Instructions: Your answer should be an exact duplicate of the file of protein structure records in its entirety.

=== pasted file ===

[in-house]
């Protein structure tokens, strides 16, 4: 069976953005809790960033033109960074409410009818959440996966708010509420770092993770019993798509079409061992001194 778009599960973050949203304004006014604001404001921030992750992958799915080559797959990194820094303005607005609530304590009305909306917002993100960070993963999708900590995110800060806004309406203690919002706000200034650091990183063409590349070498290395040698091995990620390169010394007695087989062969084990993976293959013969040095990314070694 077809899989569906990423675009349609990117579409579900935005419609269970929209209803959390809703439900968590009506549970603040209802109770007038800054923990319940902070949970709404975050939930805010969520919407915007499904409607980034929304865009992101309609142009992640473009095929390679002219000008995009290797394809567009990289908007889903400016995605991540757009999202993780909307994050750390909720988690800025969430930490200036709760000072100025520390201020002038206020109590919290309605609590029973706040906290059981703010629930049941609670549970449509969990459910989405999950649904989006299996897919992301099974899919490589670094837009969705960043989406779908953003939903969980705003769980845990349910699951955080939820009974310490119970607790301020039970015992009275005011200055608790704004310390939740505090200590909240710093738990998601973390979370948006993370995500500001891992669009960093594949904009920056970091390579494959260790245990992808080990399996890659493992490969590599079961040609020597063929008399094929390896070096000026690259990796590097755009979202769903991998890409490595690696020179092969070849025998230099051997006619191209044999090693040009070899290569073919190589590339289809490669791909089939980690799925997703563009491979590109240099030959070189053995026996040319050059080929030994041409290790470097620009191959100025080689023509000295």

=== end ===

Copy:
[in-house]
């Protein structure tokens, strides 16, 4: 069976953005809790960033033109960074409410009818959440996966708010509420770092993770019993798509079409061992001194 778009599960973050949203304004006014604001404001921030992750992958799915080559797959990194820094303005607005609530304590009305909306917002993100960070993963999708900590995110800060806004309406203690919002706000200034650091990183063409590349070498290395040698091995990620390169010394007695087989062969084990993976293959013969040095990314070694 077809899989569906990423675009349609990117579409579900935005419609269970929209209803959390809703439900968590009506549970603040209802109770007038800054923990319940902070949970709404975050939930805010969520919407915007499904409607980034929304865009992101309609142009992640473009095929390679002219000008995009290797394809567009990289908007889903400016995605991540757009999202993780909307994050750390909720988690800025969430930490200036709760000072100025520390201020002038206020109590919290309605609590029973706040906290059981703010629930049941609670549970449509969990459910989405999950649904989006299996897919992301099974899919490589670094837009969705960043989406779908953003939903969980705003769980845990349910699951955080939820009974310490119970607790301020039970015992009275005011200055608790704004310390939740505090200590909240710093738990998601973390979370948006993370995500500001891992669009960093594949904009920056970091390579494959260790245990992808080990399996890659493992490969590599079961040609020597063929008399094929390896070096000026690259990796590097755009979202769903991998890409490595690696020179092969070849025998230099051997006619191209044999090693040009070899290569073919190589590339289809490669791909089939980690799925997703563009491979590109240099030959070189053995026996040319050059080929030994041409290790470097620009191959100025080689023509000295």